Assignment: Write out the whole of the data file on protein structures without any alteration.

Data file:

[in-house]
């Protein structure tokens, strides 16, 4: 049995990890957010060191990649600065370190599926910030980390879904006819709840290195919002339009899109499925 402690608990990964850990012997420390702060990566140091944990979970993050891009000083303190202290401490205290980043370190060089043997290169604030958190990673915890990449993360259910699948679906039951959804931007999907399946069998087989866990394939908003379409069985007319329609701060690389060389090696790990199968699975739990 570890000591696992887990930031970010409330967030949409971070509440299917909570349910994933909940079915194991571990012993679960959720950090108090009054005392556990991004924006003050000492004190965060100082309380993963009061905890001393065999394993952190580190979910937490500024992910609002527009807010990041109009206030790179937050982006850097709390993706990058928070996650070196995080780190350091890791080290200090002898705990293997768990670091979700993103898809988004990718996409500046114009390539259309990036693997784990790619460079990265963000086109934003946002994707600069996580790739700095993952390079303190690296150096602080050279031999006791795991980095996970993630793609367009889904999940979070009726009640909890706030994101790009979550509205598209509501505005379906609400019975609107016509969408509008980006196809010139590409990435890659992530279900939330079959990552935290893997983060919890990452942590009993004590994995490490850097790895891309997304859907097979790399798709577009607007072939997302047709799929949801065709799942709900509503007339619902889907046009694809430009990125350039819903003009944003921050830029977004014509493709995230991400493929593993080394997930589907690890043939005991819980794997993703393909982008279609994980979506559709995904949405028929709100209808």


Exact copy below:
[in-house]
């Protein structure tokens, strides 16, 4: 049995990890957010060191990649600065370190599926910030980390879904006819709840290195919002339009899109499925 402690608990990964850990012997420390702060990566140091944990979970993050891009000083303190202290401490205290980043370190060089043997290169604030958190990673915890990449993360259910699948679906039951959804931007999907399946069998087989866990394939908003379409069985007319329609701060690389060389090696790990199968699975739990 570890000591696992887990930031970010409330967030949409971070509440299917909570349910994933909940079915194991571990012993679960959720950090108090009054005392556990991004924006003050000492004190965060100082309380993963009061905890001393065999394993952190580190979910937490500024992910609002527009807010990041109009206030790179937050982006850097709390993706990058928070996650070196995080780190350091890791080290200090002898705990293997768990670091979700993103898809988004990718996409500046114009390539259309990036693997784990790619460079990265963000086109934003946002994707600069996580790739700095993952390079303190690296150096602080050279031999006791795991980095996970993630793609367009889904999940979070009726009640909890706030994101790009979550509205598209509501505005379906609400019975609107016509969408509008980006196809010139590409990435890659992530279900939330079959990552935290893997983060919890990452942590009993004590994995490490850097790895891309997304859907097979790399798709577009607007072939997302047709799929949801065709799942709900509503007339619902889907046009694809430009990125350039819903003009944003921050830029977004014509493709995230991400493929593993080394997930589907690890043939005991819980794997993703393909982008279609994980979506559709995904949405028929709100209808």